How to Cook Beef Ribs
Everyone loves a deliciously moist beef rib so earlier this week I decided to cook beef ribs on a ProQ smoker and capture a step by step process for you to easily replicate at home. This was an incredibly easy cook and the hardest part of the cook was probably removing the membrane from the underside of the rib. The cook itself was almost set and forget with the Flaming Coals Hotrods and Temp Master Pro controlling the temperature inside the ProQ
Prepare the beef ribs:
Remove the membrane from the underside of the ribs and trim all hard fat from the top
Apply your favourite beef rub, ideally something that is going to give you a nice bark with plenty of flavour. I love the Flaming Coals Bovine Espresso rub
Prepare the smoker:
Light a couple of natural firelighters in the ProQ charcoal basket.
Stand about 6 Hotrods (snapped in half) into a chimney and put the chimney on top of the burning firelighters.
The Hotrods are quite dense and will take a good 30 minutes to get nice and hot. While they take a bit longer than normal lump charcoal to be ready, the upside is that they burn for a long time and give you a stable temperature.
Once the Hotrods are ready, pour them into the ProQ charcoal basket
Add the 2 ProQ stackers and insert the water pan. I pre-boiled a kettle and put the equivalent of a kettle full of boiling water into the water pan.
Insert the top grill into the smoker, put your beef ribs onto the grill and pop the lid on.
Add a couple of wood chunks into the charcoal basket to add a nice smoky flavour to your beef ribs.
By combining the Hotrods with the Temp Master Pro which was set at 275F, I didn’t actually have to do anything to the beef ribs until the ambient temperature of the smoker started to drop.
Once the temperature started to drop, I added 3 Hotrods (snapped in half) onto the already lit charcoal.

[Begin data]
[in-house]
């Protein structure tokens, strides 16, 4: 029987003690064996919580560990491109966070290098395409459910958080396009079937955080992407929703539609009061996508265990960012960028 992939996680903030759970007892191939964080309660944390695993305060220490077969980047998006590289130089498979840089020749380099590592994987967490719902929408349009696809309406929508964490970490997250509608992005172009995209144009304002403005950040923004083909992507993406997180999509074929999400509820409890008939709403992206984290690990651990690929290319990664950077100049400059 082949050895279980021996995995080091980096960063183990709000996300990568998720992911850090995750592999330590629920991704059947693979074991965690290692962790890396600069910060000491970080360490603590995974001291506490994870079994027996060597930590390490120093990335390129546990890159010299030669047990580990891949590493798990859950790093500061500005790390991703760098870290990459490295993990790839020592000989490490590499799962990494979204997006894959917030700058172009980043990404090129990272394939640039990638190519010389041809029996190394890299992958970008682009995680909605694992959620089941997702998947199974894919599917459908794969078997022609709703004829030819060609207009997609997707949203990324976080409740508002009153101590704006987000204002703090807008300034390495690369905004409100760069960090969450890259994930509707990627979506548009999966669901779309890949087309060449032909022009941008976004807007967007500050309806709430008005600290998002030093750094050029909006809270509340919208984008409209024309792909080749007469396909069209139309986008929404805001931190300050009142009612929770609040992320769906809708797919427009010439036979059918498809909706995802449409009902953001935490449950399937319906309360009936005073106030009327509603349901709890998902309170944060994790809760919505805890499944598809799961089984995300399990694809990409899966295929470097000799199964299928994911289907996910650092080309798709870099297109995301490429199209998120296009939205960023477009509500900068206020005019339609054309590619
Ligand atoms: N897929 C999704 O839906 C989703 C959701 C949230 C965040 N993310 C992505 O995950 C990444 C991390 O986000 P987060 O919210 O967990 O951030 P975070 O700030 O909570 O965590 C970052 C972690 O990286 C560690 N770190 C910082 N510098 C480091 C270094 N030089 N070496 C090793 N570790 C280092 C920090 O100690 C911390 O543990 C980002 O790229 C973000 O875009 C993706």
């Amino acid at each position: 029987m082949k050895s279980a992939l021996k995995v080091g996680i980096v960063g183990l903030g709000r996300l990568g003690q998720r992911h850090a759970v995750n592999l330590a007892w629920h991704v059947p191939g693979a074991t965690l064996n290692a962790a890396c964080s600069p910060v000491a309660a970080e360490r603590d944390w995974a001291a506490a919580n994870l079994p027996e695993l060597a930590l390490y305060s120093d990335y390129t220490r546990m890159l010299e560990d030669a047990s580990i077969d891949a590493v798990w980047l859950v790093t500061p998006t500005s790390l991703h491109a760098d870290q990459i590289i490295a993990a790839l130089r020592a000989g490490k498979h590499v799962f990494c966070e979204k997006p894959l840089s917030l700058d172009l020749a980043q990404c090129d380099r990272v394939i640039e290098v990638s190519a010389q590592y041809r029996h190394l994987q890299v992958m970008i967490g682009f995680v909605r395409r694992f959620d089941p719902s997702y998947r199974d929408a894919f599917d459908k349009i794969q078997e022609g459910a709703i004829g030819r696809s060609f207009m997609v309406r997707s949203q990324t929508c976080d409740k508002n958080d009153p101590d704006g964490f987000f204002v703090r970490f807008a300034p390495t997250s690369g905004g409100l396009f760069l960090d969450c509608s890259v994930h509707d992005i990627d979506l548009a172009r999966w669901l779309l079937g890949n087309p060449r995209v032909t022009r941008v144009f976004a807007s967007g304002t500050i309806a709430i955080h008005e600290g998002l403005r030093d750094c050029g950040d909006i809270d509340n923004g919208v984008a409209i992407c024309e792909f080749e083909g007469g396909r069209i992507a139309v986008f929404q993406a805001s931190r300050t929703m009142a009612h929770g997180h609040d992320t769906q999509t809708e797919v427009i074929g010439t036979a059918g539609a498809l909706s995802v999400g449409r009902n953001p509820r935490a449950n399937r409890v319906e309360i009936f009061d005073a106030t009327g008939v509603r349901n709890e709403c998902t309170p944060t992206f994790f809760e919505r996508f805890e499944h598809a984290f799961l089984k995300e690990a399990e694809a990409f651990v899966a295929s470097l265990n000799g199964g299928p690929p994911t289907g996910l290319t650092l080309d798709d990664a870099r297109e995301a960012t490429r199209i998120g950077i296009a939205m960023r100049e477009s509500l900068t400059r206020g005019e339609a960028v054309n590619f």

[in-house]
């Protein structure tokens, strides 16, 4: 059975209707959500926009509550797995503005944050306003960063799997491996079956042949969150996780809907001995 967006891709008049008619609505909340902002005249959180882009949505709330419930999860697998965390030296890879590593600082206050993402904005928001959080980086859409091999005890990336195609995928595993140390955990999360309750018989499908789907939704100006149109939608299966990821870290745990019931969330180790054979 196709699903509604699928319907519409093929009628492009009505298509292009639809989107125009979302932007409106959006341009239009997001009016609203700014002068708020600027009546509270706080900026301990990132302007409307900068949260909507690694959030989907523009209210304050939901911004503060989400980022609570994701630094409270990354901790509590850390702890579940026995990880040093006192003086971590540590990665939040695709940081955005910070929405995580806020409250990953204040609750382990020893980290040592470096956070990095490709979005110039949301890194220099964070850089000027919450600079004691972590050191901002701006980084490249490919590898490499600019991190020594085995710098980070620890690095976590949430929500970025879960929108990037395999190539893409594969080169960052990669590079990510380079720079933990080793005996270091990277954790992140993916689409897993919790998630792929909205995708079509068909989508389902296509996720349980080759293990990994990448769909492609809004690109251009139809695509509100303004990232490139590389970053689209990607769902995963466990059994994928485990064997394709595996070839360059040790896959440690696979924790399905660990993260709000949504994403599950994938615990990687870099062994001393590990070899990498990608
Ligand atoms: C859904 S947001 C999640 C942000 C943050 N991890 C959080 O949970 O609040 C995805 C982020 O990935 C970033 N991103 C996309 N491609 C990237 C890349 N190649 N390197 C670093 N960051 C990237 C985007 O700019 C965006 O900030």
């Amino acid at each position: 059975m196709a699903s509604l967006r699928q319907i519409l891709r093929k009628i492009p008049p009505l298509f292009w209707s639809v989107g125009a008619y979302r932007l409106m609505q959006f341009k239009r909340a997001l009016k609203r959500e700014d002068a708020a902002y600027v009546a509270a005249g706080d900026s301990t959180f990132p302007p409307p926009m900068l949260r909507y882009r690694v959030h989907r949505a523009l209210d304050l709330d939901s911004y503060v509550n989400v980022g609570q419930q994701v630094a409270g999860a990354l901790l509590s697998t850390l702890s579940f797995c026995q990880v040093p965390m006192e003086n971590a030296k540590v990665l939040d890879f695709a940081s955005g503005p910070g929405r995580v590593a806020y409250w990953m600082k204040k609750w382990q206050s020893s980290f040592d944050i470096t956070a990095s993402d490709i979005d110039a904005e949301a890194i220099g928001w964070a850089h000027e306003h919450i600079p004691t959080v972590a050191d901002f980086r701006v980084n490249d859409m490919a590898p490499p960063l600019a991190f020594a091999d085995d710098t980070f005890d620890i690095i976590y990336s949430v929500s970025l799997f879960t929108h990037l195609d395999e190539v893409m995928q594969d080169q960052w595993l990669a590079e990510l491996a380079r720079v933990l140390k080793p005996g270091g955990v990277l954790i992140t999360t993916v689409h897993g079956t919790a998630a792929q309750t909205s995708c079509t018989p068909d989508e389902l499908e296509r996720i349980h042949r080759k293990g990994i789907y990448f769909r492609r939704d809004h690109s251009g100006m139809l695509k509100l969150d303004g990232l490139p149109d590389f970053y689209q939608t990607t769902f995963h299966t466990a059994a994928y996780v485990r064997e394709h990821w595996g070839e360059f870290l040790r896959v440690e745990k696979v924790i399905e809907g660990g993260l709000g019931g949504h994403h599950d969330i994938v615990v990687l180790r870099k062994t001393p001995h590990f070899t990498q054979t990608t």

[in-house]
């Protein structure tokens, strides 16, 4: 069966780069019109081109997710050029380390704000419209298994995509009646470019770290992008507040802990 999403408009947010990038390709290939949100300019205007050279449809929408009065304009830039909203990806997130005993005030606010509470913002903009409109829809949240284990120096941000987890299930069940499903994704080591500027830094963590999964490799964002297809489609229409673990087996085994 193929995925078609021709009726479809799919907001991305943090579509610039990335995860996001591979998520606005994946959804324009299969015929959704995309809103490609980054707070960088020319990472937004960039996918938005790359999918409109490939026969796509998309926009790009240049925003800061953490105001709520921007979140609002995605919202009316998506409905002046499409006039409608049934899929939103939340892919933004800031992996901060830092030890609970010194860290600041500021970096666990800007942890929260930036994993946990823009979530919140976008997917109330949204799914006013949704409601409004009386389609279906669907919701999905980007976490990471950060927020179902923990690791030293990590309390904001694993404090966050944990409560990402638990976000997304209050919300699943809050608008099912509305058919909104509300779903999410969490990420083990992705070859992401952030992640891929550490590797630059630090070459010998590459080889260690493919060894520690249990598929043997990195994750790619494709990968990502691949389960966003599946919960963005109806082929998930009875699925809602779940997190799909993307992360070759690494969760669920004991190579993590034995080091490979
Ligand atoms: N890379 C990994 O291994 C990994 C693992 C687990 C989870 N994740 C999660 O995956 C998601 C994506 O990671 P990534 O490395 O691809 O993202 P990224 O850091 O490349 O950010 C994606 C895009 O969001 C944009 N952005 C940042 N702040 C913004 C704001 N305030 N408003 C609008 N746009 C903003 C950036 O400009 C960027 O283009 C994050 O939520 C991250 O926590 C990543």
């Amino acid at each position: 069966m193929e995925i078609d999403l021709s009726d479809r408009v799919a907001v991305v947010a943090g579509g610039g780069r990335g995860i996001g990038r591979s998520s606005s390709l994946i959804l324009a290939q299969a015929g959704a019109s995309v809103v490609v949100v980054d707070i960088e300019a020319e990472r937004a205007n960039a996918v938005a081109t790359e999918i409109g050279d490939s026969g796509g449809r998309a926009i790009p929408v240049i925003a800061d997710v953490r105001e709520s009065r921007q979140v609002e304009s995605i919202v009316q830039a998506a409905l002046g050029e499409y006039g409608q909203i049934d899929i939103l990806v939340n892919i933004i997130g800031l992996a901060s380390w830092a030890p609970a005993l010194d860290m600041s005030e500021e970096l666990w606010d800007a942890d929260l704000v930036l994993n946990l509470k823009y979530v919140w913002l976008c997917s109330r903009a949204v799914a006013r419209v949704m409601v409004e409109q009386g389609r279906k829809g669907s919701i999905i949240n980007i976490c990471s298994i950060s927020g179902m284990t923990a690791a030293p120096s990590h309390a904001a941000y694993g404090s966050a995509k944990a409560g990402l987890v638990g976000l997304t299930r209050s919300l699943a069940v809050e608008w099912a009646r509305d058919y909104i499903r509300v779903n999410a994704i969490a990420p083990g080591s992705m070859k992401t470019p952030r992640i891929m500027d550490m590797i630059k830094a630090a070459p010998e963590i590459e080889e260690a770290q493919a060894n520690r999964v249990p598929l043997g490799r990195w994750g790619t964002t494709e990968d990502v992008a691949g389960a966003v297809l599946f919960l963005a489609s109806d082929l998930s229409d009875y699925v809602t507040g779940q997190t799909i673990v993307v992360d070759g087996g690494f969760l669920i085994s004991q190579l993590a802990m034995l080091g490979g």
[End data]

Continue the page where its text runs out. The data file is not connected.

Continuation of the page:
While it’s not necessary to wrap beef ribs, I chose to wrap them in this instance in pink butchers paper to speed up the cooking process. Pink butchers paper allows the ribs to breathe so you can maintain that amazing crispy bark you get when using the Bovine Espresso rub. Aluminium foil also would have sped up the cooking process, however, because it isn’t breathable, the bark would have gone all soggy which is a definite no no.
I left the beef ribs in the smoker unattended for another 3.5 hours. The temperature of the ProQ had remained constant since adding those additional 3 hotrods so there was no need to do anything. I also didn’t top up the water pan since adding water at the very start.
I probed the beef ribs after a total cook time of 8hrs and they probed without any resistance.
Contrary to popular belief, when you’re probing any sort of low and slow-cooked meat, you’re not actually cooking to a temperature, rather you’re cooking to tenderness. The temperature probe read 205F for those of you that like a guide.
Once the beef ribs were removed from the smoker, I left them to rest for about 30 minutes until I couldn’t stand the smell anymore and I needed to dig in.
The moment of truth:
They looked great from the outside and the bark was crispy, but everyone always raves about that magical smoke ring. A smoke ring doesn’t actually add any flavour whatsoever, and yet it’s still one for the most talked about features of a beef rib or a brisket for that matter. Considering I only added 3 cherry wood chunks for the entire cook, I wasn’t expecting a lot, however, the smoke ring wasn’t too bad considering I wasn’t in the mood for heavily smoked beef ribs.
If the truths known, the beef ribs could have come off the smoker 30 minutes earlier, however personally like them a little overdone and falling off the bone.
Inside the fat had rendered perfectly and the beef ribs were packed full of moisture.
Outside the bark was crispy and had loads of flavour.
Considering I did absolutely nothing to these beef ribs after putting them in the smoker apart from adding a little more charcoal and wrapping them at the 4.5 hour mark, they turned out brilliant!
by: Rhiannon Peterson